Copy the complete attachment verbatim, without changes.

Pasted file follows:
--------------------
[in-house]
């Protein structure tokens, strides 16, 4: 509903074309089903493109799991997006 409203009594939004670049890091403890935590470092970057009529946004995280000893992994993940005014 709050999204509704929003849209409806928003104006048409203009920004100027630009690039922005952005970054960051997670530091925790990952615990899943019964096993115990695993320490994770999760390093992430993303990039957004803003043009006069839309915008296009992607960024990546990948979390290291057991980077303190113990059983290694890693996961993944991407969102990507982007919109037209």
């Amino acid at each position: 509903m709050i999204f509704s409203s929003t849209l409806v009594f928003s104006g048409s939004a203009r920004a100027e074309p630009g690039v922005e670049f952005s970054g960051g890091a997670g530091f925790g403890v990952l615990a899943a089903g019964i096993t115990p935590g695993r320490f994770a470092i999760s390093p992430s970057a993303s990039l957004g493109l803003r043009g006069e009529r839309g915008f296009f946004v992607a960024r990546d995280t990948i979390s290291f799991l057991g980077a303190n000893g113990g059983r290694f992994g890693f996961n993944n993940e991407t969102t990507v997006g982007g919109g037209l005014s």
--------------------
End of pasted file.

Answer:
[in-house]
């Protein structure tokens, strides 16, 4: 509903074309089903493109799991997006 409203009594939004670049890091403890935590470092970057009529946004995280000893992994993940005014 709050999204509704929003849209409806928003104006048409203009920004100027630009690039922005952005970054960051997670530091925790990952615990899943019964096993115990695993320490994770999760390093992430993303990039957004803003043009006069839309915008296009992607960024990546990948979390290291057991980077303190113990059983290694890693996961993944991407969102990507982007919109037209």
């Amino acid at each position: 509903m709050i999204f509704s409203s929003t849209l409806v009594f928003s104006g048409s939004a203009r920004a100027e074309p630009g690039v922005e670049f952005s970054g960051g890091a997670g530091f925790g403890v990952l615990a899943a089903g019964i096993t115990p935590g695993r320490f994770a470092i999760s390093p992430s970057a993303s990039l957004g493109l803003r043009g006069e009529r839309g915008f296009f946004v992607a960024r990546d995280t990948i979390s290291f799991l057991g980077a303190n000893g113990g059983r290694f992994g890693f996961n993944n993940e991407t969102t990507v997006g982007g919109g037209l005014s």